In the Dye Studio: How to Host a Natural Dyeing Party (Part 1)

Posted by AVFKW Staff on August 06, 2018 0 Comments

In our newsletter this month, we announced the 1st AVFKW Dye Day, coming up on Saturday, August 25th! August 25th is two and a half weeks out - so it's time to start planning! 

We want to help you plan a unique and fun natural dyeing party with your friends. Kristine, Adrienne, and I have been teaching natural dyeing classes at home and abroad for over 10 years, so we have a lot of experience and tricks for hosting a successful event. Unless you have been stocking up, or have a regular dye practice, you will probably need to gather some supplies and materials ahead of time - so let’s get started now!

Your guide throughout this process, other than these blog posts, is our book The Modern Natural Dyer. MND (as we call it) was published in October 2015 and is a great resource for new and experienced dyers. I use it as a reference in the dye studio at least once every week! If you don't have a copy yet, you can purchase a signed copy (including a naturally dyed bookmark) from our website here.

We stock all the scours, mordants, dyes, indigo suppliesdyeable fabric, and yarn that you'll need to get your party started! Check the end of this post for a discount you can use when you purchase natural dyeing supplies from us - including your copy of MND.

The two types of dyeing that we think work best in a group setting like a dye party are eco-printing and indigo dyeing. These two processes are pretty different from one another and require different tools, materials, and preparation. I'll help you pick which type of dyeing you'd like to host (maybe you want to do both!) and make sure you have all the tools and information you need. This blog post overs eco-printing - click here to read the indigo post. 

Eco-printing is the process of pressing whole dyestuffs, like flower petals and leaves, into fabric, bundling the fabric tightly together, and heating it in a dye pot. Your fabric must be scoured and mordanted before applying your dyestuffs, and you'll want to make sure you are using some plants that are listed in MND (like marigolds, cosmos, and coreopsis) that give good color and are lightfast.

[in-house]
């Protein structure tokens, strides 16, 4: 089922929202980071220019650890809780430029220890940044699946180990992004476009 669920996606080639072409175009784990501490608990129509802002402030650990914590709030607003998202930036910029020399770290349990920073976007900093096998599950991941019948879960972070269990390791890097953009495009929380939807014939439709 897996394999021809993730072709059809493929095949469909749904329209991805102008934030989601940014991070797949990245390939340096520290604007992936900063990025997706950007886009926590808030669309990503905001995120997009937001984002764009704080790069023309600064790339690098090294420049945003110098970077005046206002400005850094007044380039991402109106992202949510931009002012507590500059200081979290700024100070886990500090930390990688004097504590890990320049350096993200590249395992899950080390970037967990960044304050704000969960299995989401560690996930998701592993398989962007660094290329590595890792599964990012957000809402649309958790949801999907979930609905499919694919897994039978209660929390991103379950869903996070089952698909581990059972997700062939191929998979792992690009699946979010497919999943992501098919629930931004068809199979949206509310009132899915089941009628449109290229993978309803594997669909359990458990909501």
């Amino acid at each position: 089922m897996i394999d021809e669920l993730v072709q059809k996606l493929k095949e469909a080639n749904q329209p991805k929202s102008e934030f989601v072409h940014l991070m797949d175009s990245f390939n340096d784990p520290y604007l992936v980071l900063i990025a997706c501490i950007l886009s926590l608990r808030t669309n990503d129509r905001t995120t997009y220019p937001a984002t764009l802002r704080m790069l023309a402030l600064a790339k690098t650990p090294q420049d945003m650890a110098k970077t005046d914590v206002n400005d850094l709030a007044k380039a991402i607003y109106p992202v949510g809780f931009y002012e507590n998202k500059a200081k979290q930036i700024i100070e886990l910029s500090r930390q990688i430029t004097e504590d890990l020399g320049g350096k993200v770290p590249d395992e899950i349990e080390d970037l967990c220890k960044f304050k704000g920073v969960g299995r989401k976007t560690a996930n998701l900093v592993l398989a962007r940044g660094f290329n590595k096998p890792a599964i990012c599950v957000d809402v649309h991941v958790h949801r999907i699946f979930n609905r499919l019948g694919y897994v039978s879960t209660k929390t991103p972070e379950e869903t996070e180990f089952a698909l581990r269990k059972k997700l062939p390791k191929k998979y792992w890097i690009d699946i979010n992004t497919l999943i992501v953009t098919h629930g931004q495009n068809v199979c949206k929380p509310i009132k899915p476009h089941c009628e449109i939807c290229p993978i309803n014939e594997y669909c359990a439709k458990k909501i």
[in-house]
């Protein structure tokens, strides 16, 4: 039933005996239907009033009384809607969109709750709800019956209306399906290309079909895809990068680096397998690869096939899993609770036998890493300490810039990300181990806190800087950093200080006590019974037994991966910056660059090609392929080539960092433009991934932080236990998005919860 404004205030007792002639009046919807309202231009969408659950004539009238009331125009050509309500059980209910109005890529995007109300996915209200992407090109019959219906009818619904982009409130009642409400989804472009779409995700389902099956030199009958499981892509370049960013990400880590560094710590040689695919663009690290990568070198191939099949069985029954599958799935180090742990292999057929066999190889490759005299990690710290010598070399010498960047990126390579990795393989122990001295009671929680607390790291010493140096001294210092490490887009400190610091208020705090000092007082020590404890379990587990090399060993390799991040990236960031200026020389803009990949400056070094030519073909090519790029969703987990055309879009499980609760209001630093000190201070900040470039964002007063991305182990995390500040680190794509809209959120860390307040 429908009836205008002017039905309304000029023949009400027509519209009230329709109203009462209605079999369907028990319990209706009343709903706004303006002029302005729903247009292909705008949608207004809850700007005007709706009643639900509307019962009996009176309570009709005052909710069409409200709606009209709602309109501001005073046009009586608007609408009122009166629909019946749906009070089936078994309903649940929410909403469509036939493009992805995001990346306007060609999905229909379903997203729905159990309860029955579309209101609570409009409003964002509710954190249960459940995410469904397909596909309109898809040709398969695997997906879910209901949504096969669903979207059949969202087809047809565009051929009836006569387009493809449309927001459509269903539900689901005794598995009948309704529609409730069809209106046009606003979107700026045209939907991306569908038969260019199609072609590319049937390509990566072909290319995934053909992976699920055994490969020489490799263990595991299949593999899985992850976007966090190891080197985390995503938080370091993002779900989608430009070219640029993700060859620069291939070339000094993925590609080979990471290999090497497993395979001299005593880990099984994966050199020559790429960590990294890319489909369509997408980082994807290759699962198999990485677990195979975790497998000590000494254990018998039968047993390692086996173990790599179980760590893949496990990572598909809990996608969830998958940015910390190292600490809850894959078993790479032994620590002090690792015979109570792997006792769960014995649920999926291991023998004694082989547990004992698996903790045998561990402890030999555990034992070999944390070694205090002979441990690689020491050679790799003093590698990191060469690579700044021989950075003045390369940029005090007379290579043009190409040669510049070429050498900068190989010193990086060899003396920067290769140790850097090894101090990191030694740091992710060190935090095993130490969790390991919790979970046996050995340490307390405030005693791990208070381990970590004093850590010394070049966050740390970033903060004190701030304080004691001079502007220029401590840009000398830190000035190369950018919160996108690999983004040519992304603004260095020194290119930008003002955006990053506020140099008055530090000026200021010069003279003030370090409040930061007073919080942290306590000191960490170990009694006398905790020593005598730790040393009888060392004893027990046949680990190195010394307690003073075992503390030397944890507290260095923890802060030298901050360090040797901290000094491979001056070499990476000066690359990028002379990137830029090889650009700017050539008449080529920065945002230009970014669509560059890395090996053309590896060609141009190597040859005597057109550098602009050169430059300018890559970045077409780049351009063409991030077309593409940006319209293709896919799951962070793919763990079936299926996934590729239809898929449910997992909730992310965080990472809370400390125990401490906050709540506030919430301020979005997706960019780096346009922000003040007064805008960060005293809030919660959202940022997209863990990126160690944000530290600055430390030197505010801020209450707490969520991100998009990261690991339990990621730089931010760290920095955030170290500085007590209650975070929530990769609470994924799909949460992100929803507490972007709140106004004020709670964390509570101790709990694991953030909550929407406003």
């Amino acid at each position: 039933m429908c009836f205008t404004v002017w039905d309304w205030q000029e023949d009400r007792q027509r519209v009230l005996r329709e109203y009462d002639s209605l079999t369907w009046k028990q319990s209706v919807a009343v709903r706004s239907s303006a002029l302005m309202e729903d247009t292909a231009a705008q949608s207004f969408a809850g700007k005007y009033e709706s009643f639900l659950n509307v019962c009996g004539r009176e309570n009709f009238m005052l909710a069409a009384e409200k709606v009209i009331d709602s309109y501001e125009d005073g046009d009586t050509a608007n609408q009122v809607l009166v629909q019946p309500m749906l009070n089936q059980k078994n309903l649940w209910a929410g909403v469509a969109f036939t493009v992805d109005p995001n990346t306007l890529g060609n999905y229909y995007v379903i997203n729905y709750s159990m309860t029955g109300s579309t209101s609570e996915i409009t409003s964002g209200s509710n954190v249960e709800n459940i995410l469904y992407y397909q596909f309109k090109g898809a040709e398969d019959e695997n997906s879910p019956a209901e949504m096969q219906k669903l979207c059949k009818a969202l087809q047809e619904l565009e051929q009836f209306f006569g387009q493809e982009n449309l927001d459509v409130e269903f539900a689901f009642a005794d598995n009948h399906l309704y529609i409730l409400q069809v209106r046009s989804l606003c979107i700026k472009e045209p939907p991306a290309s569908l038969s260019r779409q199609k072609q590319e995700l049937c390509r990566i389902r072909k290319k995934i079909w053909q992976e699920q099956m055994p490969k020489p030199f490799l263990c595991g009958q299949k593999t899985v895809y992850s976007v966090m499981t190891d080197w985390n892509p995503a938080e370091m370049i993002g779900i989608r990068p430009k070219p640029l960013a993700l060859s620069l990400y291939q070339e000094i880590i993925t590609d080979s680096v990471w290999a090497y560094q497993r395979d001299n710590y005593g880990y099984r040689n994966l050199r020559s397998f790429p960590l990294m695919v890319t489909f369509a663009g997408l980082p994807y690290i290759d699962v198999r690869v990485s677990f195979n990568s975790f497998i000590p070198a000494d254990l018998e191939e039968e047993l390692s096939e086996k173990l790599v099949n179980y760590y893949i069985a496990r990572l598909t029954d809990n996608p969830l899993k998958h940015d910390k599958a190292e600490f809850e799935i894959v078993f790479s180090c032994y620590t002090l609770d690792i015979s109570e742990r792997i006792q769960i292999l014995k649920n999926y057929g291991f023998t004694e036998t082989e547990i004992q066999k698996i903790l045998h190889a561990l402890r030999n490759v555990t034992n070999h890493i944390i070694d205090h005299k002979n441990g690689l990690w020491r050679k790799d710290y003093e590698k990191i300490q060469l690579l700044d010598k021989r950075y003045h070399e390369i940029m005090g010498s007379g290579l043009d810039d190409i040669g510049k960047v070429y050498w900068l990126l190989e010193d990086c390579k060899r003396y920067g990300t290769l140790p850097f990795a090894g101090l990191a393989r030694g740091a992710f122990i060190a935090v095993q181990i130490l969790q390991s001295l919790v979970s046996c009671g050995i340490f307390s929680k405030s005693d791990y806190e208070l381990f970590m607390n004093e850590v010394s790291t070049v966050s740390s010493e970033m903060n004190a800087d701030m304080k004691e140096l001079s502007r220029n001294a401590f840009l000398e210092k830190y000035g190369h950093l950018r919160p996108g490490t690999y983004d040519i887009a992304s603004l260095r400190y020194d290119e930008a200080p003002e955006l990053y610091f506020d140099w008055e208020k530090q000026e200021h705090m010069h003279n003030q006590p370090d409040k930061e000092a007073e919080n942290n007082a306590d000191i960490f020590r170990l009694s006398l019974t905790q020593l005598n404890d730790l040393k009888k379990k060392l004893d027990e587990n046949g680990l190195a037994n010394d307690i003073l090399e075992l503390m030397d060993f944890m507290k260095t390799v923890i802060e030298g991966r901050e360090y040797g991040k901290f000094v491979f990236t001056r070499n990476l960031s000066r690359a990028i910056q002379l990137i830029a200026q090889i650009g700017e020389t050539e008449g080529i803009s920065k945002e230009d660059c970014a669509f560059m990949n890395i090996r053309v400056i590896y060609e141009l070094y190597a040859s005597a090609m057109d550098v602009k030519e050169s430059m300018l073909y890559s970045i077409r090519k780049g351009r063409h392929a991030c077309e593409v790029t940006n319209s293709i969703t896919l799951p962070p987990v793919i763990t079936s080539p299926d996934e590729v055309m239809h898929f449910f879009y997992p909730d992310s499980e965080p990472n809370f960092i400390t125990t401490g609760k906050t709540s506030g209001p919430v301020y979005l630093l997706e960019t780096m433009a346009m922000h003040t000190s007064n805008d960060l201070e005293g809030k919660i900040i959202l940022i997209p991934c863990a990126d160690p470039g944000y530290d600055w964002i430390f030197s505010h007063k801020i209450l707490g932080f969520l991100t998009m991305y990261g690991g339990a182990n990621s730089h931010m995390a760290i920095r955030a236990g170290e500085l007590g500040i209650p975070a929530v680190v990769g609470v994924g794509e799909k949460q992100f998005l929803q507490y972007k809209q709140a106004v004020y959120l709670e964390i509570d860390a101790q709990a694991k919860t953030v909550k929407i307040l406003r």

Eco-printing works well with a wide range of fabrics, from light weight wovens to jersey to heavier flannels, and any natural fiber type including wool, silk, cotton, and linen. It's great for small to large projects - you could dye fabric to make the sewing kit from MND (page 79), a project bag for your knitting, or an Endless Summer Tunic.

To host an eco-printing party, you'll need your dyestuffs (you can grow these, purchase from a nursery, or carefully forage for them), dowels or branches, strong thread, and a medium-sized pot to hold the bundles from each of your party-goers. You'll also need a heat source (like your kitchen stove or a propane burner in your backyard). Your attendees will need to scour and mordant their chosen fabric ahead of time. Tell your friends to scour at least 2 days in advance and to mordant at least 1 day in advance - so they arrive at your dye party ready to go. They can easily dry their fabric out to make transportation easier.

Once your supplies are gathered and your friends have arrived, follow the directions for the Flowers At My Fingertips Sewing Kit (page 79). After everyone has carefully unwrapped their bundles, do a little show and tell so everyone can see what was made!

Eco-printing supplies to gather:
+ Fresh flowers like marigolds, cosmos, and coreopsis
+ Dowels, PVC pipe, or sticks, approx 1-2" in diameter, 1 per person per fabric
+ Medium to large pot (20 qt should fit approx 8-10 bundles)
+ Button and craft thread, or other strong cotton string
+ Tongs, rubber gloves

Eco-printing homework for attendees:
+ Scour your fabric at least 2 days in advance and mordant at least 1 day in advance before the party (see MND pages 56-59)
+ Bring some flowers, leaves, or other plant material from your garden

Eco-printing tips and tricks:
+ We recommend that 80% of the dyestuffs you are using are plants that you know produce color on cloth. Experimenting with a few plants from your garden can be a lot of fun but this helps avoid disappointment when you unwrap your bundle.
+ If your friends are dyeing similar looking fabrics, tie a small piece of colored thread around your fabric (or embroider initials) in order to tell them apart
+ Be careful when unwrapping your bundles - even if they feel cool to touch on the outside, they may be hot inside! Have a couple buckets of cold water on hand to rinse and cool your bundles before opening.
+ If you wish you had more color on your fabric, don't despair - you can put fresh flowers down, retie your bundle, and pop it back in the pot again!

To be continued in Part 2 ... click here to read about hosting an indigo party.

Use the hashtag #AVFKWDyeDay on your IG photos on August 25th to see people around the country hosting their own dye party! We also have a brand new hashtag for IG photos of in process and finished objects using materials you have purchased at AVFKW. Tag your photos with #Verbalong, and be eligible to win a gift in our monthly drawing!

Do you need help selecting the appropriate scours, mordants, and dyes? Give us a call at 510-595-8372 or email info (at) averbforkeepingwarm (dot) com and we'll help you out.

To celebrate and prepare for the upcoming dye day, we are offering 15% off natural dyes, kits, The Modern Natural Dyer, and more. Enter AVFKWDyeDay at checkout to receive your discount.

-- Sarah

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